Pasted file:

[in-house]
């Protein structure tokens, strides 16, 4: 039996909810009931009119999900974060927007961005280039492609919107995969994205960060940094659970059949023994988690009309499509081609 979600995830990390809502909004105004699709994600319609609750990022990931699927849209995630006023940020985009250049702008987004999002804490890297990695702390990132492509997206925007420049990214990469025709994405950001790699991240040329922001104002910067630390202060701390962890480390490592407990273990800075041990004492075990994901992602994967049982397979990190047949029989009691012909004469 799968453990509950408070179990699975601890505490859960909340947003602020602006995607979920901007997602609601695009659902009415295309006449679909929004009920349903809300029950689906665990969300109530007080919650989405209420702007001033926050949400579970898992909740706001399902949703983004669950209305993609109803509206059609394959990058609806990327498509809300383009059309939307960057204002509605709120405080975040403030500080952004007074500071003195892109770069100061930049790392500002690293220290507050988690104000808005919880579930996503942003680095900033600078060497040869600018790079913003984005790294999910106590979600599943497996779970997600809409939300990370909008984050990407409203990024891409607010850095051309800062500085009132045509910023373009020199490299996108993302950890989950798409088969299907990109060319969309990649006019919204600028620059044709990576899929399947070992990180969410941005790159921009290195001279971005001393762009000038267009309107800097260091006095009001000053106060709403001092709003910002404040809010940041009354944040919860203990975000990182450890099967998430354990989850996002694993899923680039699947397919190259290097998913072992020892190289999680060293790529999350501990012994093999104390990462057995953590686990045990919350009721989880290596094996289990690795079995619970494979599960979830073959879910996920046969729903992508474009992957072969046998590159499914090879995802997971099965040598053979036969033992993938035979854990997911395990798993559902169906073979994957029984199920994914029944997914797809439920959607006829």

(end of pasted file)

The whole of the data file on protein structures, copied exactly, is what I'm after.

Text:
[in-house]
């Protein structure tokens, strides 16, 4: 039996909810009931009119999900974060927007961005280039492609919107995969994205960060940094659970059949023994988690009309499509081609 979600995830990390809502909004105004699709994600319609609750990022990931699927849209995630006023940020985009250049702008987004999002804490890297990695702390990132492509997206925007420049990214990469025709994405950001790699991240040329922001104002910067630390202060701390962890480390490592407990273990800075041990004492075990994901992602994967049982397979990190047949029989009691012909004469 799968453990509950408070179990699975601890505490859960909340947003602020602006995607979920901007997602609601695009659902009415295309006449679909929004009920349903809300029950689906665990969300109530007080919650989405209420702007001033926050949400579970898992909740706001399902949703983004669950209305993609109803509206059609394959990058609806990327498509809300383009059309939307960057204002509605709120405080975040403030500080952004007074500071003195892109770069100061930049790392500002690293220290507050988690104000808005919880579930996503942003680095900033600078060497040869600018790079913003984005790294999910106590979600599943497996779970997600809409939300990370909008984050990407409203990024891409607010850095051309800062500085009132045509910023373009020199490299996108993302950890989950798409088969299907990109060319969309990649006019919204600028620059044709990576899929399947070992990180969410941005790159921009290195001279971005001393762009000038267009309107800097260091006095009001000053106060709403001092709003910002404040809010940041009354944040919860203990975000990182450890099967998430354990989850996002694993899923680039699947397919190259290097998913072992020892190289999680060293790529999350501990012994093999104390990462057995953590686990045990919350009721989880290596094996289990690795079995619970494979599960979830073959879910996920046969729903992508474009992957072969046998590159499914090879995802997971099965040598053979036969033992993938035979854990997911395990798993559902169906073979994957029984199920994914029944997914797809439920959607006829």